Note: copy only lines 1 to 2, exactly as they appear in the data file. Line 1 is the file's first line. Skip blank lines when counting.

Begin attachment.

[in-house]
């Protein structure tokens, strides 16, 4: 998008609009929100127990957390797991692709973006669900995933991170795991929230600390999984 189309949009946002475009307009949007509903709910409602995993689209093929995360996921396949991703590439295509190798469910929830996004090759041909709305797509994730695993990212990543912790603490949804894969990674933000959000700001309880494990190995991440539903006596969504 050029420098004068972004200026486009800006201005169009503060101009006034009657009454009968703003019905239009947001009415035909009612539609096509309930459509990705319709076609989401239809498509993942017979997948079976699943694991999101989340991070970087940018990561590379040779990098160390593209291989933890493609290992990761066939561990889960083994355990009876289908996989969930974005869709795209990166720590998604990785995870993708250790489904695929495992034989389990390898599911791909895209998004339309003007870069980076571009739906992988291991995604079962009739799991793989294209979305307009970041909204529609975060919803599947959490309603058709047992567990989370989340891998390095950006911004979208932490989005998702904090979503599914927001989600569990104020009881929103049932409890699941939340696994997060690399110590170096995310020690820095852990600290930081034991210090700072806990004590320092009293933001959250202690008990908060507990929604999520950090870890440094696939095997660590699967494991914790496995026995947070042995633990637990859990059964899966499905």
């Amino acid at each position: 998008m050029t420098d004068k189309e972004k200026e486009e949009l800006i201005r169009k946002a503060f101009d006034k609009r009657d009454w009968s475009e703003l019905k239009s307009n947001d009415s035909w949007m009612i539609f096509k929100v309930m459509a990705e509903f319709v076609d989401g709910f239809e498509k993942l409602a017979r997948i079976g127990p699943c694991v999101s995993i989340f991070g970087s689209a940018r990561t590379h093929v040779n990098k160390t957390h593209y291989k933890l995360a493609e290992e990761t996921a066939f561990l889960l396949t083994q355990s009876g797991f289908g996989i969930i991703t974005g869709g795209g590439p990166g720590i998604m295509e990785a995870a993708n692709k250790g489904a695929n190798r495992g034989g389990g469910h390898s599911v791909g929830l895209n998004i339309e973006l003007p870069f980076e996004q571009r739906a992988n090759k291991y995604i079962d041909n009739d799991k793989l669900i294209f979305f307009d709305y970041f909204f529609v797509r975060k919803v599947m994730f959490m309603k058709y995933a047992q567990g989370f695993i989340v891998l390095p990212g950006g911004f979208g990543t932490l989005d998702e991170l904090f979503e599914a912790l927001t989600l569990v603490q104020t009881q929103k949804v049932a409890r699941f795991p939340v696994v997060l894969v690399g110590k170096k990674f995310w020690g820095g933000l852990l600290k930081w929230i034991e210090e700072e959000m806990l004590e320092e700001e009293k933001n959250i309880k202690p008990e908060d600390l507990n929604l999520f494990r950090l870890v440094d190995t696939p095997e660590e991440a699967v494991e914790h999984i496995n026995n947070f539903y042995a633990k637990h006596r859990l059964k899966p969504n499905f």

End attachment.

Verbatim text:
[in-house]
């Protein structure tokens, strides 16, 4: 998008609009929100127990957390797991692709973006669900995933991170795991929230600390999984 189309949009946002475009307009949007509903709910409602995993689209093929995360996921396949991703590439295509190798469910929830996004090759041909709305797509994730695993990212990543912790603490949804894969990674933000959000700001309880494990190995991440539903006596969504 050029420098004068972004200026486009800006201005169009503060101009006034009657009454009968703003019905239009947001009415035909009612539609096509309930459509990705319709076609989401239809498509993942017979997948079976699943694991999101989340991070970087940018990561590379040779990098160390593209291989933890493609290992990761066939561990889960083994355990009876289908996989969930974005869709795209990166720590998604990785995870993708250790489904695929495992034989389990390898599911791909895209998004339309003007870069980076571009739906992988291991995604079962009739799991793989294209979305307009970041909204529609975060919803599947959490309603058709047992567990989370989340891998390095950006911004979208932490989005998702904090979503599914927001989600569990104020009881929103049932409890699941939340696994997060690399110590170096995310020690820095852990600290930081034991210090700072806990004590320092009293933001959250202690008990908060507990929604999520950090870890440094696939095997660590699967494991914790496995026995947070042995633990637990859990059964899966499905």